As far as coloring the gesso, you could add a drop or two (or three or four) of the color of your choice (black, blue, sienna, even puple) to tint the gesso without making it dark.

My current trend is to leave it stark white, but that's because I don't want to tint my entire thing of gesso, and haven't gotten around to mixing a small amount of gesso and paint in another container. And that is in spite of the fact that I find the whiteness of the canvas a bit intimidating:D

Well, I think I've written enough for now, and proably gotten you confused, I'm going to stop.


Blick Art Materials
09-23-2008, 03:45 PM
Hi Barbara,
It's debatable whether to gesso over existing paint, because gesso is formulated to be a barrier layer between the substrate and the paint. Some would advise against this application, because of the concern that it would be an improper adhesion long term. If you want to play it safe, we would recommend working with a block out white acrylic paint. It is a heavily pigmented, opaque white paint that will coat over your existing colors, yet it's formulated to be compatible with other acrylic paints. It'll have the workability and the flexibility you find in acrylics.


Jesse Riggle
09-23-2008, 03:49 PM
I've messed up a good many canvases and I have found a quick layer or two of Gesso works well. If there is concern over adhesion, then white paint. Or you could try sanding the thing down. or just paint off the gray background. I find it is nicer to paint of something that isn't white anyway. I find white surfaces (for acrylic anyway) tend to lead to flatter feeling paints. But that is just me...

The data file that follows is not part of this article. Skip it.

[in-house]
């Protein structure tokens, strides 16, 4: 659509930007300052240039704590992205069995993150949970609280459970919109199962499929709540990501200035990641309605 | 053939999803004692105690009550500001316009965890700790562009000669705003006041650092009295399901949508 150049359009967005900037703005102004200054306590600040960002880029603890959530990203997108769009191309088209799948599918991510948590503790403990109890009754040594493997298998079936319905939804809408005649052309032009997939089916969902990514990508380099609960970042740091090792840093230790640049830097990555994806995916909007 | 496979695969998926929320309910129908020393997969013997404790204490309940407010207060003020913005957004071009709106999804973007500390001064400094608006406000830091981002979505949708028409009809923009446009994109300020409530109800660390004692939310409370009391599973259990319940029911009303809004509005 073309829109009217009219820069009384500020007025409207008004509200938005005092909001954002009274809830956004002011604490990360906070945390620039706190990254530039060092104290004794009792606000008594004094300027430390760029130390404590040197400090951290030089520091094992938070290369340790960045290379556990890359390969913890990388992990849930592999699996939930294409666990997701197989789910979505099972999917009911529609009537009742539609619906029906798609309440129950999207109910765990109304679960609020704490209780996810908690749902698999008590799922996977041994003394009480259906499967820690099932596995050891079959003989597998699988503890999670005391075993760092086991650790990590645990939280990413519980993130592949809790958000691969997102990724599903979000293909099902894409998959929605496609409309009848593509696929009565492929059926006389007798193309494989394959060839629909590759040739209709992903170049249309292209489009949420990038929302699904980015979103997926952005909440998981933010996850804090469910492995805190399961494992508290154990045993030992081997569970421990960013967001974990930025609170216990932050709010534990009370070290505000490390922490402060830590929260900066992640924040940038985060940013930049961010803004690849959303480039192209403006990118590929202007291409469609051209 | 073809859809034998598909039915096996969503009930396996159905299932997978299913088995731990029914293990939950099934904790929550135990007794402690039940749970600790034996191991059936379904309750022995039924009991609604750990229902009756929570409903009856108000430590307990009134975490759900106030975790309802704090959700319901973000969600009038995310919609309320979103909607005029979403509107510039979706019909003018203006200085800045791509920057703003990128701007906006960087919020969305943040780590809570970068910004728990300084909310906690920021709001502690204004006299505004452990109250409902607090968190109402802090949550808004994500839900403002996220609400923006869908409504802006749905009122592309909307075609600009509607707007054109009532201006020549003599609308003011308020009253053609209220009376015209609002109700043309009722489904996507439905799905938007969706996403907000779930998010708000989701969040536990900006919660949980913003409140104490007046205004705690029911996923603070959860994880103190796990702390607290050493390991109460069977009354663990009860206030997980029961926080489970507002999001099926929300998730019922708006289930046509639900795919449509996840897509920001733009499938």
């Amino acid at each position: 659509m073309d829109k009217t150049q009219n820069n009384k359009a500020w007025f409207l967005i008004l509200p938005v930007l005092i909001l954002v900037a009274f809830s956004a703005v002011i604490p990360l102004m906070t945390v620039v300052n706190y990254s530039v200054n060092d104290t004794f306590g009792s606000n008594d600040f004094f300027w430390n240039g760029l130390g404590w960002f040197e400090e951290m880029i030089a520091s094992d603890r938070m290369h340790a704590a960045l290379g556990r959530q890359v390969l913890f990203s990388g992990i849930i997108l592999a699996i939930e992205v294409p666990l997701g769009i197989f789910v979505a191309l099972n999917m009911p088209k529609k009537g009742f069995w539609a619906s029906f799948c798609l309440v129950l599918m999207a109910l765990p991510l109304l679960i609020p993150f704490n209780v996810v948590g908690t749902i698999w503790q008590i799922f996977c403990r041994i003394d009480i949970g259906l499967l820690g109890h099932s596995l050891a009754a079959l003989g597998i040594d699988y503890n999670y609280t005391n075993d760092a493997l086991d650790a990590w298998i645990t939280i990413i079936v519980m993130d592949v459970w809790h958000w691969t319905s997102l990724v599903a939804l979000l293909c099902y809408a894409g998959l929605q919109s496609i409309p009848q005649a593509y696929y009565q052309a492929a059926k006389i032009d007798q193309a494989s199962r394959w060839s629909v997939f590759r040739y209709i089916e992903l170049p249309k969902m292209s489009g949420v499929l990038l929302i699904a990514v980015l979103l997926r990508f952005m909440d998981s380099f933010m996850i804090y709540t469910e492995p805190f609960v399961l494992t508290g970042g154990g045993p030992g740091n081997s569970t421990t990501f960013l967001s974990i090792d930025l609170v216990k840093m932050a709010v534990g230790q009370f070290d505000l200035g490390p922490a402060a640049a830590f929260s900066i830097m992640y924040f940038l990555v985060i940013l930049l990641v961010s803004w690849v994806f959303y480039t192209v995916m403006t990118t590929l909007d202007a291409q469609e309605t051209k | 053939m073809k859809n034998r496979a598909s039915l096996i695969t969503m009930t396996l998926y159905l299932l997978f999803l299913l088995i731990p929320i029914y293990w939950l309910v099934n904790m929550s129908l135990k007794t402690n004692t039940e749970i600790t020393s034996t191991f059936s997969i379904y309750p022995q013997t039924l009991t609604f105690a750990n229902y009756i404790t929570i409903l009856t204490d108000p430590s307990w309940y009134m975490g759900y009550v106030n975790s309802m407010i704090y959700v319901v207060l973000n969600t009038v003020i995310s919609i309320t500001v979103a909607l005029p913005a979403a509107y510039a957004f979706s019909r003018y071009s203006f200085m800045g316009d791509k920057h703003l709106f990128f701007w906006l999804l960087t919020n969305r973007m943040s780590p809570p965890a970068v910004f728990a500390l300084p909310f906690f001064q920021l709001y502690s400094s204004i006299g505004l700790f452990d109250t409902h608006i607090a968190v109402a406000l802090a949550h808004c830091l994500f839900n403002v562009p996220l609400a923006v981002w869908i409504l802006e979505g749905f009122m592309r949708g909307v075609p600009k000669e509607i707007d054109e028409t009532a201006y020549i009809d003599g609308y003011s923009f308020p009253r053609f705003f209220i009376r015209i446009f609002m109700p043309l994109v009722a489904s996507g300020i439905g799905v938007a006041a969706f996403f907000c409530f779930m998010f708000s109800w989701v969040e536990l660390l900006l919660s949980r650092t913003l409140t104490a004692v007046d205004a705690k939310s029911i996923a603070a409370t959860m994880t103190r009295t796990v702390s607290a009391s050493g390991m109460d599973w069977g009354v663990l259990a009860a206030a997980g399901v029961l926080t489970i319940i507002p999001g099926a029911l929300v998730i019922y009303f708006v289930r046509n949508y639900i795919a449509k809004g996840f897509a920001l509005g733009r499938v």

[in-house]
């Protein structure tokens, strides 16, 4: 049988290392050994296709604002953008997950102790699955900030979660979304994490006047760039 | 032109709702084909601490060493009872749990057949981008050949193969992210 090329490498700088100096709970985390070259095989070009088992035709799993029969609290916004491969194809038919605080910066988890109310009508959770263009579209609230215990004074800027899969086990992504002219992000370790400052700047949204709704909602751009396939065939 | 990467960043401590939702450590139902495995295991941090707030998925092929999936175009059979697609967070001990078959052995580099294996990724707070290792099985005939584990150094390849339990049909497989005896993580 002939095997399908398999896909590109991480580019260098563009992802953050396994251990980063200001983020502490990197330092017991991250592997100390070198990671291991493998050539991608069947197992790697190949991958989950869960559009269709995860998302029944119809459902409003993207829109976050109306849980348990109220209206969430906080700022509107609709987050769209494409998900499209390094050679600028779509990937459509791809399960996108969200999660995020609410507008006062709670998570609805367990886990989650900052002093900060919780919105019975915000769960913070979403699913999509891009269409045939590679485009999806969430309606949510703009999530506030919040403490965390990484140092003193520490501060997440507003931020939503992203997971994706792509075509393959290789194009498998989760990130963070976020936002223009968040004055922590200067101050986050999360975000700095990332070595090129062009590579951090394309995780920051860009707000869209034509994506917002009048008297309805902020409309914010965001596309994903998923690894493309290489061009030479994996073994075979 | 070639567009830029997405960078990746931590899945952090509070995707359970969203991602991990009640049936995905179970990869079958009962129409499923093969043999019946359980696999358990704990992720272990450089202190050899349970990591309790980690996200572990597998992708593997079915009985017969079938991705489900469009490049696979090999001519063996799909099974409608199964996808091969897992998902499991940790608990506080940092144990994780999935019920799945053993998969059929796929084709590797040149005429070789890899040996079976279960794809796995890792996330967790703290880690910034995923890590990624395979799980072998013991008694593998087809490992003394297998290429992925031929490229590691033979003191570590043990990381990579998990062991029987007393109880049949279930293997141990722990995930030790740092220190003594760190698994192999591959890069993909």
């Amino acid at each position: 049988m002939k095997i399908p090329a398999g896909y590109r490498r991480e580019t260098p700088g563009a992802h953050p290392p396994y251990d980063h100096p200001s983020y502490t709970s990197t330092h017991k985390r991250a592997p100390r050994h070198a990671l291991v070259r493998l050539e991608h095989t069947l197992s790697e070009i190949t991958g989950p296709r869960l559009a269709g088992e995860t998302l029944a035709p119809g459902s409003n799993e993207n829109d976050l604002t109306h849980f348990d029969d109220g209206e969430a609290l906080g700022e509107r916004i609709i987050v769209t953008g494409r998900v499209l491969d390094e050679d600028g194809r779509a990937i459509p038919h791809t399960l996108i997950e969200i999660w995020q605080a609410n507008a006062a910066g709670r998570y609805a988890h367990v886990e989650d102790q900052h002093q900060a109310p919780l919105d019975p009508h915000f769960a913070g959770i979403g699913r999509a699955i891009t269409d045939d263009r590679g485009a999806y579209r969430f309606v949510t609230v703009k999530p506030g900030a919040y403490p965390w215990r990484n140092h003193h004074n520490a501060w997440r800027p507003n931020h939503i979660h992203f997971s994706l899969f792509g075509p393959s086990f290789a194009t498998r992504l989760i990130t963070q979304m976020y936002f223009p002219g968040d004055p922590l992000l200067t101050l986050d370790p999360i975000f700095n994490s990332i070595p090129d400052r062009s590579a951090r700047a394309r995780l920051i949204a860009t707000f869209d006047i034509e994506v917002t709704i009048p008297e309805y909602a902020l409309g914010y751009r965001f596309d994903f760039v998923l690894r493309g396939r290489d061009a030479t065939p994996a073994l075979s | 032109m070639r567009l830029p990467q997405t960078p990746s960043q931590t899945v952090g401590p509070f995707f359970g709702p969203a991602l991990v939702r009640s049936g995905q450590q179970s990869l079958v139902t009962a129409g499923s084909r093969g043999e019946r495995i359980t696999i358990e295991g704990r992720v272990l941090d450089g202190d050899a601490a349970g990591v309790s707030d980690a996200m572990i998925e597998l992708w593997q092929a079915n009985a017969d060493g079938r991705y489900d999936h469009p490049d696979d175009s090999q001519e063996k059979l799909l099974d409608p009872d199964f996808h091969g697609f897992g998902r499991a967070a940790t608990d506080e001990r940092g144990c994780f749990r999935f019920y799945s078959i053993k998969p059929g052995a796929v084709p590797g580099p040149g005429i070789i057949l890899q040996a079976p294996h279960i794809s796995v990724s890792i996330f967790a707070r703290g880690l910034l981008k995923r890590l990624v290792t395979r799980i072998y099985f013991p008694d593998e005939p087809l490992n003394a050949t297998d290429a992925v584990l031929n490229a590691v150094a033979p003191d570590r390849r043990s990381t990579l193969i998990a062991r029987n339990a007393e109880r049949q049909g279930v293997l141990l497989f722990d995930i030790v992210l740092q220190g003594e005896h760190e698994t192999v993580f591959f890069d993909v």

09-23-2008, 04:11 PM
I personally give a light sanding then gesso.

For future reference see if you can find a Jerry Yarnell demo on how he tones his canvases. If memory serves, he uses a thin gesso, I think it's Goldens, with a pour spout, and covers the canvas with it then paints his hue into the wet gesso and blends the whole surface at one go.

In fact I think he also wets the canvas before the initial gesso application.

09-23-2008, 08:18 PM
Halthpainter, you are so right. I have the Jerry Yarnell video where he does just as you described, painting his back ground colors right into that wet gesso so that it blends beautifully. And he always uses a mist on the canvas before starting a painting. Saves a lot of expensive paint but it allows the paint to move around smoothly. Note that you must learn that misting the Yarnell way requires just a bare sheen of water on the canvas, something you learn by doing. If it runs, just blot and proceed.